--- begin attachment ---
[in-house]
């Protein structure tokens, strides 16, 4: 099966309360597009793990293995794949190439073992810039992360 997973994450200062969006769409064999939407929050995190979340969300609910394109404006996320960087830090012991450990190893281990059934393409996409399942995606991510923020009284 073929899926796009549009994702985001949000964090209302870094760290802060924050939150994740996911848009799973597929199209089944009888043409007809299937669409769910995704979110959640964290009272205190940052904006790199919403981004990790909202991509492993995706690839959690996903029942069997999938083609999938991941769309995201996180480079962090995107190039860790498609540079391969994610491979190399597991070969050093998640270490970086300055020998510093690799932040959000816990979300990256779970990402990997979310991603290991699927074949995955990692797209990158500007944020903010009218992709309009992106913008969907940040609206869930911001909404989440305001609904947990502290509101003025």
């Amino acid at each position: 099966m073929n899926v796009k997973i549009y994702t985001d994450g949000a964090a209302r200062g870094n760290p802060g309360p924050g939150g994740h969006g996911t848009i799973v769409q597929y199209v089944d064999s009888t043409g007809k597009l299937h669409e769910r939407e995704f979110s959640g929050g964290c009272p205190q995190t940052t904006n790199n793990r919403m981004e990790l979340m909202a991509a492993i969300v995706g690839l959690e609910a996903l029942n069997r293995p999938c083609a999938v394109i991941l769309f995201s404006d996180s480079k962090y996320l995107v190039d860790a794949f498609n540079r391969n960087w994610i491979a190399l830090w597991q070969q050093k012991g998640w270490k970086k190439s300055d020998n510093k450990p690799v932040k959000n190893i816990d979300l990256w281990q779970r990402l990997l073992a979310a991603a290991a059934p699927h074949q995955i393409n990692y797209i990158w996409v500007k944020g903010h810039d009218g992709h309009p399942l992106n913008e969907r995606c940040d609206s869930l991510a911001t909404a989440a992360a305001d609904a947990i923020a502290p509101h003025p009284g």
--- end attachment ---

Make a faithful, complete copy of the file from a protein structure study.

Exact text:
[in-house]
């Protein structure tokens, strides 16, 4: 099966309360597009793990293995794949190439073992810039992360 997973994450200062969006769409064999939407929050995190979340969300609910394109404006996320960087830090012991450990190893281990059934393409996409399942995606991510923020009284 073929899926796009549009994702985001949000964090209302870094760290802060924050939150994740996911848009799973597929199209089944009888043409007809299937669409769910995704979110959640964290009272205190940052904006790199919403981004990790909202991509492993995706690839959690996903029942069997999938083609999938991941769309995201996180480079962090995107190039860790498609540079391969994610491979190399597991070969050093998640270490970086300055020998510093690799932040959000816990979300990256779970990402990997979310991603290991699927074949995955990692797209990158500007944020903010009218992709309009992106913008969907940040609206869930911001909404989440305001609904947990502290509101003025």
């Amino acid at each position: 099966m073929n899926v796009k997973i549009y994702t985001d994450g949000a964090a209302r200062g870094n760290p802060g309360p924050g939150g994740h969006g996911t848009i799973v769409q597929y199209v089944d064999s009888t043409g007809k597009l299937h669409e769910r939407e995704f979110s959640g929050g964290c009272p205190q995190t940052t904006n790199n793990r919403m981004e990790l979340m909202a991509a492993i969300v995706g690839l959690e609910a996903l029942n069997r293995p999938c083609a999938v394109i991941l769309f995201s404006d996180s480079k962090y996320l995107v190039d860790a794949f498609n540079r391969n960087w994610i491979a190399l830090w597991q070969q050093k012991g998640w270490k970086k190439s300055d020998n510093k450990p690799v932040k959000n190893i816990d979300l990256w281990q779970r990402l990997l073992a979310a991603a290991a059934p699927h074949q995955i393409n990692y797209i990158w996409v500007k944020g903010h810039d009218g992709h309009p399942l992106n913008e969907r995606c940040d609206s869930l991510a911001t909404a989440a992360a305001d609904a947990i923020a502290p509101h003025p009284g």